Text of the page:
Hi again, Bruce. I had a little time just now and felt like nitpicking something so I came back to your mazurka!
And I am honored that you took the time to do so, Monica. You raise some great points!
First of all, it's not your rubato that I was talking about earlier. It's definitely those pauses. Yes, the most obvious one is at the first repeat. But also at bar 16 you hold the RH third beat E too long - like you are thinking about if you should go on or not. That's the same impression I got at your pauses in the repeats - like you were trying to figure out where to play next.
My approach to matters of tempo and timing is this—I trust what my body tells me. I really wouldn't know what else to do. But I do understand that the results will not always be everyone's cup of tea!
By the way, as I record these pieces digitally, I do a lot of manual adjusting of dynamics
, but virtually none of timing. And I'm fairly sure there are no edits in this Mazurka in the sense of stopping and restarting—it was all one take.
And even the background sound goes out, so I think you may have taken a cut there and edited in sections.t
As I said, I'm pretty sure it was all one take. And there is
no background noise in a MIDI recording, so I'm not sure what you're hearing.
Which brings me to the fuzzy sound: It is quite obvious to me.
OK. I just listened again with headphones and I do know what you mean. I really need to consult a technical expert about this.
maybe you can play the repeats at a softer dynamic to give them a little more interest. In your recording here - all repeats sound exactly the same.
Very good point. I confess to not always knowing what to do on repeats. Sometimes I do, but sometimes not. Repeating a section softer often works well, but sometimes that strategy can get tiresome. Do you think you always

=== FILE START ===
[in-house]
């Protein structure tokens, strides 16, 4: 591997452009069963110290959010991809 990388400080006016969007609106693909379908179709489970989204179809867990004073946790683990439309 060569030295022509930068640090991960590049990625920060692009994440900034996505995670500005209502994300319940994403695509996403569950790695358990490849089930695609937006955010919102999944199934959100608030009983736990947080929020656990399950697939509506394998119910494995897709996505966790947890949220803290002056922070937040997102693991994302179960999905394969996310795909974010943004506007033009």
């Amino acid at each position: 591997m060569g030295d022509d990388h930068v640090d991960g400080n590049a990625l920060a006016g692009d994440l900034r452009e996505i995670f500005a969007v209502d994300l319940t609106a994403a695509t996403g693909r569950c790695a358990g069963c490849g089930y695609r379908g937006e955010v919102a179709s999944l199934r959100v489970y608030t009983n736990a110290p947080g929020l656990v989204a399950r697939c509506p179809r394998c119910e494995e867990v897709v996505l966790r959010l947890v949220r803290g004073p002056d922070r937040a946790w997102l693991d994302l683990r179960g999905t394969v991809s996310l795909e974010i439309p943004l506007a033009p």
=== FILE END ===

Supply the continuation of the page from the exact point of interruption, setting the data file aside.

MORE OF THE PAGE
need to vary a repeated section?
One more thing - I have three mazurka books with op. 67 included and all of them show trills at two places in the first section and again when it comes back at the end. You don't play any of them.
someone might bring that up! And I've given this a great deal of thought over the years, and my answer won't be to everyone's (anyone's?) liking: I leave 'em out if the music sounds better to me
I can play these ornaments quite well, so it's not a technical thing in this case. But every period of music has its own taste in ornaments, and what sounds great to one generation, can sound awfully corny or inappropriate to the next.
Here's an example. Think of those pop singers from the 1930's and 1940's—Bing Crosby comes to mind. (I'm older than you Monica, so I hope I'm not losing you here!) They used to frequently add this little turn to a melody—you go to the step above and then return to the main note.
People LOVED it in the 40's. Then in the 50's, with the advent of rock, you suddenly have melodies reduced to their raw simplicity. Just imagine Elvis for example—not the later Las Vegas Elvis!—using one of those turns. Or better yet, the Rolling Stones. The notion is pretty ludicrous, right?
Another example—I think that trills in the baroque period may sometimes have been inserted in keyboard pieces to give the illusion of sustain, something harpsichords just can't do.
Anyway, there are many pieces—often baroque, but sometimes even Chopin—that I simple would not enjoy playing if I had to use all the ornaments. To me, the music often simply sounds cleaner and more expressive without that distracting filigree.
Which is not to say that I always leave out ornaments. Sometimes they can be quite lovely.
I just hope you will find it interesting to learn what other people hear and how they listen to your recordings.
100% absolutely yes! Thanks again for taking the time to listen and comment.